Jagr's Shadow Lingers in D.C.
Friday, October 12, 2007
Jaromir Jagr has been gone for nearly four years, but the Czech right wing still casts an enormous shadow over the Washington Capitals.
Because of the conditions of the trade that sent Jagr from Washington to the New York Rangers in January 2004, the Capitals still must pay a large portion of Jagr's contract at least through the end of this season. While the financial details that facilitated Jagr's exit from Washington won't be on the forefront of players' minds tonight at Madison Square Garden, the irony is impossible to escape when the Capitals (3-0-0) and the Rangers (1-2-0) face each other.
"Do I like paying a player who doesn't play for us? No," Capitals majority owner Ted Leonsis said through a team spokesman. "But I agreed to the terms of the deal when we made the transaction. In hindsight, we would make the same deal again. I am very satisfied with how we have built and developed our team."
Although the $3.46 million payment to Jagr doesn't count against the Capitals' salary cap, it does impact the team's budget. Leonsis expects to spend $42 million on player salaries this season, yet more than 8 percent of that goes to Jagr.
Because of the arrangement, the Rangers pay only $4.9 million of Jagr's $8.36 million salary, and only that amount counts against the salary cap, not his full cost. That gave General Manager Glen Sather additional room under the $50.3 million cap when he added free agent centers Chris Drury and Scott Gomez this summer.
Asked whether the Rangers enjoy a competitive advantage because of the deal, which was made before the salary cap system was implemented, Bill Daly, the NHL's deputy commissioner, wrote in an e-mail: "It's no different than a long-term contract that turns out well for one party or the other. . . . The fact that others perceive that value is 'artificially low' now, doesn't mean it was 'low' then."
Shortly after acquiring Jagr from the Pittsburgh Penguins in 2001, the Capitals signed him to a $77 million extension through the 2007-08 season, with an option for 2008-09. But after only 2 1/2 seasons, the Capitals couldn't wait to rid themselves of Jagr, who had underperformed on the ice and had alienated teammates off it.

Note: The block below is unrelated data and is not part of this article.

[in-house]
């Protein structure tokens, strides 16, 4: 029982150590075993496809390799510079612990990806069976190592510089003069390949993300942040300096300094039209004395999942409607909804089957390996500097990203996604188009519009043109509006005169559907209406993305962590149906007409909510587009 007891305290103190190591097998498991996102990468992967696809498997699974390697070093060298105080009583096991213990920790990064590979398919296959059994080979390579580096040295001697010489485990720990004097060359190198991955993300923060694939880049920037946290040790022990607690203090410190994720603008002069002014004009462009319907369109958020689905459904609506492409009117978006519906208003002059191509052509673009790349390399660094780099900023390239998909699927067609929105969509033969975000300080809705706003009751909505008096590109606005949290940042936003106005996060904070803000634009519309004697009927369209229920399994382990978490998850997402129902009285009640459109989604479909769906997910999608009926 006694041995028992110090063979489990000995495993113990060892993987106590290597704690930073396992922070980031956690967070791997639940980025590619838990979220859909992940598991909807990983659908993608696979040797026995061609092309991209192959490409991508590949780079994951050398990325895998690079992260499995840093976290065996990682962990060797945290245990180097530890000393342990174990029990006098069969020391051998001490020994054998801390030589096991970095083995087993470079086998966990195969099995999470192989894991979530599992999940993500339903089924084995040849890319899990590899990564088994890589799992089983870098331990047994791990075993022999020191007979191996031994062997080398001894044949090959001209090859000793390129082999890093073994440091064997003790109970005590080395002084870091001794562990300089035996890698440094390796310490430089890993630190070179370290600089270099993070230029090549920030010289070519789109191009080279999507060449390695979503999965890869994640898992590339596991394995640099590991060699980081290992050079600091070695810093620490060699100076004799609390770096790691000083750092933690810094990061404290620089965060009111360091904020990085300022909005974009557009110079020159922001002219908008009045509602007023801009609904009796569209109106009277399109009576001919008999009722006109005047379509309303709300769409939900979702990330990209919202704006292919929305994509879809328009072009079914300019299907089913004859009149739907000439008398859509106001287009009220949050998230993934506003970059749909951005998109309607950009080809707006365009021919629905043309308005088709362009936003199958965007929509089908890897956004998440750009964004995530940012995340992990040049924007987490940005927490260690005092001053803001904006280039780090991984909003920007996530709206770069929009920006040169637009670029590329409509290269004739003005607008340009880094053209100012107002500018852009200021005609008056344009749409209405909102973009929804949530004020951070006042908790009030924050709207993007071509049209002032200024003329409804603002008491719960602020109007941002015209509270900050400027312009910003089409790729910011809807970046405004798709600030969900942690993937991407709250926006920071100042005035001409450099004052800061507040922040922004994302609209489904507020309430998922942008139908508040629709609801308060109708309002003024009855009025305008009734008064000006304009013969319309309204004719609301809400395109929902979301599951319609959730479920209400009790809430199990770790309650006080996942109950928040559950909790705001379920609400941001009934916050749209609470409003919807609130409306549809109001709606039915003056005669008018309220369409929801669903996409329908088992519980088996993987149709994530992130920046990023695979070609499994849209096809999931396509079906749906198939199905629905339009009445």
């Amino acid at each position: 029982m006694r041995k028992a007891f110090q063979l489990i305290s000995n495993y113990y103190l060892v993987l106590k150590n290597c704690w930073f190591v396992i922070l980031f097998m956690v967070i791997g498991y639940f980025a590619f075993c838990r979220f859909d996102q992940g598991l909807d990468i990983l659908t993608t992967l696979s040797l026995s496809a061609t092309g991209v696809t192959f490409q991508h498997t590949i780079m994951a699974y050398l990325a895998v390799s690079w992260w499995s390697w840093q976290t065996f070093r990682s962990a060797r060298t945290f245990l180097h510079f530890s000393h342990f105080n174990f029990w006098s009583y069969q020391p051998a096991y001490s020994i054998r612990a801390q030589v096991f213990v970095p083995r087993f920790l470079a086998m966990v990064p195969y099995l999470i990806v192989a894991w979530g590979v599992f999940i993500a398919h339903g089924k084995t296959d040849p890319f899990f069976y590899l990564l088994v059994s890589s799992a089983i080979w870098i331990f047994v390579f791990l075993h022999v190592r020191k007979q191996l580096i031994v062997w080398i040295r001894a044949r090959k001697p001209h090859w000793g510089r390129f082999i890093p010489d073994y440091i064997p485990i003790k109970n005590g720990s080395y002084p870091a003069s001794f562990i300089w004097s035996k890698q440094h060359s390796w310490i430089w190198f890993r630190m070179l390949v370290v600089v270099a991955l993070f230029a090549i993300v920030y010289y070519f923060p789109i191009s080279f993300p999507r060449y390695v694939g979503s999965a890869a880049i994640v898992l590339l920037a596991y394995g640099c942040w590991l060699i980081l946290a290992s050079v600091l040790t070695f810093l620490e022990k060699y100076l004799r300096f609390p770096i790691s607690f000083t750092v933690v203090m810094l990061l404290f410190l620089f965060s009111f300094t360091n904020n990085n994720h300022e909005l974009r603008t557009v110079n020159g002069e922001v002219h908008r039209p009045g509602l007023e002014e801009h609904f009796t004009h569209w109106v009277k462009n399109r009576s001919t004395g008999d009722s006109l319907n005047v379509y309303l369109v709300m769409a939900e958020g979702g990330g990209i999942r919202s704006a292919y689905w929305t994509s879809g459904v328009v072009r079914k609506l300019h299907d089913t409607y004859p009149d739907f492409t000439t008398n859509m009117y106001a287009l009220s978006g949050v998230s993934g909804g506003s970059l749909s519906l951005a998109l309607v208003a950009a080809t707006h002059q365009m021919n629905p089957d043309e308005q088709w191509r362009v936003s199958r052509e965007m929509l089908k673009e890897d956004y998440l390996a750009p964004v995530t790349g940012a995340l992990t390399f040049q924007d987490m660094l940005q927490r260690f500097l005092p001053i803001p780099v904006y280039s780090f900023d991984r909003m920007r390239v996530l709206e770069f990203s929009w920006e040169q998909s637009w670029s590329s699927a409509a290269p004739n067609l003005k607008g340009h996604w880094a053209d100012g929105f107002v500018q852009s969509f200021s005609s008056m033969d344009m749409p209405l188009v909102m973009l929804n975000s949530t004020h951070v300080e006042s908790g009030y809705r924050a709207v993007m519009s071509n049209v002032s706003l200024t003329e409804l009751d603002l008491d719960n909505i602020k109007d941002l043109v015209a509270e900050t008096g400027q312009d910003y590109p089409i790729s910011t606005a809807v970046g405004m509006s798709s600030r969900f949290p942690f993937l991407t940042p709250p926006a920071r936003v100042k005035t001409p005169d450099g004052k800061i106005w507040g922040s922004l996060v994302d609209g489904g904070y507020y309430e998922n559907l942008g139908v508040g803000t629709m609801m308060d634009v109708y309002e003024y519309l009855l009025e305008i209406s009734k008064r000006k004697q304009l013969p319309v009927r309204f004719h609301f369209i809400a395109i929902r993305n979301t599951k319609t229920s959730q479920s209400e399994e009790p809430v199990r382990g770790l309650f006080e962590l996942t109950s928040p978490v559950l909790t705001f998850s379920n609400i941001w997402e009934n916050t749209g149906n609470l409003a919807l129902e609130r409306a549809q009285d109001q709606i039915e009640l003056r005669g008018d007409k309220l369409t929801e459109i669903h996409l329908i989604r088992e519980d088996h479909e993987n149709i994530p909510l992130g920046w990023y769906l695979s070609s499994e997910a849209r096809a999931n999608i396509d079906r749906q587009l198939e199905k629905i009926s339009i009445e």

Upon joining the Rangers, Jagr returned to his old form, amassing 123 points in 2005-06 and 96 last season. But here's the real kicker for the Capitals: They might have to pay Jagr next year, too, according to sources with knowledge of his contract details.
The Rangers' captain can trigger an option year if any of the following scenarios occur:
¿ If the Rangers win a playoff round this season and Jagr scores 40 goals during the regular season.
¿ If they win a playoff round and he scores 84 points during the regular season.
¿ If he wins the Hart (MVP), Art Ross (scoring title) or Conn Smythe (playoff MVP) trophies.
All three performance incentives would appear to be attainable for the 35-year-old, who has averaged almost 39 goals and 96 points in his 16 NHL seasons.
Some might argue that the current state of the Capitals -- they're considered by some league insiders to be an up-and-coming team that could become a force sooner rather than later -- began with Jagr's exit and the subsequent salary dump. Washington finished near the bottom of the standings in 2004, winning the draft lottery and the right to select Alex Ovechkin, the centerpiece of the Capitals' revival.
"I wasn't here during the whole Jagr thing," Capitals captain Chris Clark said, "but shutting him down is something we always want to do. We are paying much of his salary."